Guess who this slim, 21-year-old actress was? After 26/11 in 2008, she had brushed aside suggestions that she would be mobbed, and joined the candlelight vigil for victims of the terror attack in Mumbai. She was already a famous face, had won a National Award. So yes, there were photograph seekers which troubled her as she asked protesters, “Have you come here to show solidarity with the victims or to take photographs with celebrities?”
That was Kangana Ranaut, much admired, much bashed up too, in the ensuing years. “There was so much anger inside me,” she relates. “My friend Ashish Choudhary (actor) had lost his sister and brother-in-law in the attack and I took it personally. It affected me for days. I was so lost, helpless, I was angry for a week. So I joined the protest, I felt I had to do something.”
But, “it was misguided passion”, she accepts. “I had no one to advise me. I realised later that joining a protest march was not going to make a difference. As a celebrity, you can contribute in so many ways, people listen to you, the media listens to you, you can request the government too.”
And she has been doing just that. Using her voice constructively. “I have always been vocal about situations and issues. I am a nationalist, I care about the environment; I always put myself out there.”
She also puts her money where her mouth is. Last year, this young lady quietly put away a percentage of her earnings “for trees”.
Aware that there’ll always be a handful who’ll punch her regardless of the issue she’s raising, Kangana quips engagingly, “My style may be a little raw. But don’t throw the baby with the bath water.”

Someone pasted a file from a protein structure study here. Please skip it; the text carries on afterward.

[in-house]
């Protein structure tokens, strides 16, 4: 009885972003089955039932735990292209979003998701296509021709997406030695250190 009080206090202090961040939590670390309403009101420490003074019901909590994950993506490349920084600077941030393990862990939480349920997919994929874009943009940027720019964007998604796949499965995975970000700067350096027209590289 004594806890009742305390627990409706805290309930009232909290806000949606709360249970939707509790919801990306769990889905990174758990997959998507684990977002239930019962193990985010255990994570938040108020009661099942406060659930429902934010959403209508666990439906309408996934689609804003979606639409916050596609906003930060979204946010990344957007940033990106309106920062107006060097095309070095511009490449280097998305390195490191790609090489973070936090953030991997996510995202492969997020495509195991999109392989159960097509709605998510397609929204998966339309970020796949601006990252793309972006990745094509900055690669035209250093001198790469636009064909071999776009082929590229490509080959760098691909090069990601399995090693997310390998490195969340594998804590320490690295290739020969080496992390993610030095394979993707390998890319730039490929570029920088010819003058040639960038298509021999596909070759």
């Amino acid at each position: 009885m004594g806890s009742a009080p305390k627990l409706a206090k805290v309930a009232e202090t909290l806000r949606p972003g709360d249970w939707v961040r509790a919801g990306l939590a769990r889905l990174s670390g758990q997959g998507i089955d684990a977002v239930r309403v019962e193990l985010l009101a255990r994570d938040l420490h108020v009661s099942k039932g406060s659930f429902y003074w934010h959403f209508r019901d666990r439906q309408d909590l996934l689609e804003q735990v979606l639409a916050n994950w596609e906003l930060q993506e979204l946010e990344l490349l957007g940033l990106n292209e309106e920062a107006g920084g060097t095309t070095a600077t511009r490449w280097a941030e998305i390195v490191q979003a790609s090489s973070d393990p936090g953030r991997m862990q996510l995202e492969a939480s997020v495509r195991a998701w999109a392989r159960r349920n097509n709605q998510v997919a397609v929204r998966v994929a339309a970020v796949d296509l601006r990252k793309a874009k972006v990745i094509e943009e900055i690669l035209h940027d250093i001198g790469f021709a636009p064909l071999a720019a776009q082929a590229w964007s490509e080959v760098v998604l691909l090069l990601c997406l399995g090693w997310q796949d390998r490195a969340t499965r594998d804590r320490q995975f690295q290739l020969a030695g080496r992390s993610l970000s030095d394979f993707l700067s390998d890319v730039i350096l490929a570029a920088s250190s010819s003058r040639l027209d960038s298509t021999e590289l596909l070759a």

Having watched her closely since her Gangster debut 14 years ago, I know that I myself have not always rooted for Kangana. Films like Simran and Judgmental Hai Kya, for instance, didn’t work for me.
But she has begun 2020 with two achievements that have me batting for her lustily. One is the Padma Shri that has been conferred on her. To the minority who protest that she got it too prematurely, she asks perkily, “I started working at age 17. So at 32, surely it’s not too early? Age doesn’t have anything to do with it.”
Just by the way, Kangana was in line for the Padma Shri way back in 2016 too. “I was very close to getting. Pata chal jata hai... you get to know that you were considered,” she says briefly. “But because of a conspiracy against me, a controversy with a co-star (Hrithik shall remain unnamed), I didn’t get it in 2016. I think Priyanka Chopra got the Padma Shri that year.”
Her second achievement has been the perfectly enacted role of Jaya Nigam, the comeback mom; the kabaddi player of Panga whose determination was an echo of Kangana’s own, in a world that wasn’t always kind to her. As for Panga’s imperfect box-office collections, she rues, “It was a classic case of a wrong release. We didn’t expect Tanhaji to hold on so strongly in its third week.” And Panga got inconvenient show timings too.
A little bird (not Kangana) whispered to me that director Ashwiny Tiwari had pleaded with the producers to hold on and not release Panga last week. But the studio had been cockily confident of making the film run in the theatres.
It did make its money on the table when the digital streaming rights fetched Panga over Rs 26 crore, its cost of production. “It has made money but who the audience is, I can’t say. Streaming has changed the audience,” notes Kangana.
She also thinks aloud, “I should do theatre-friendly films and stay away from ‘concept films’ for a while. These films worked for me as an actor. They didn’t as a superstar. And I know I can pull off big commercial films on my own steam.”
For that flawless act of kabaddi mom, for a well-earned Padma Shri and for being a woman unafraid to wade in however daunting the tide, congratulations.
Bharathi S. Pradhan is a senior journalist and author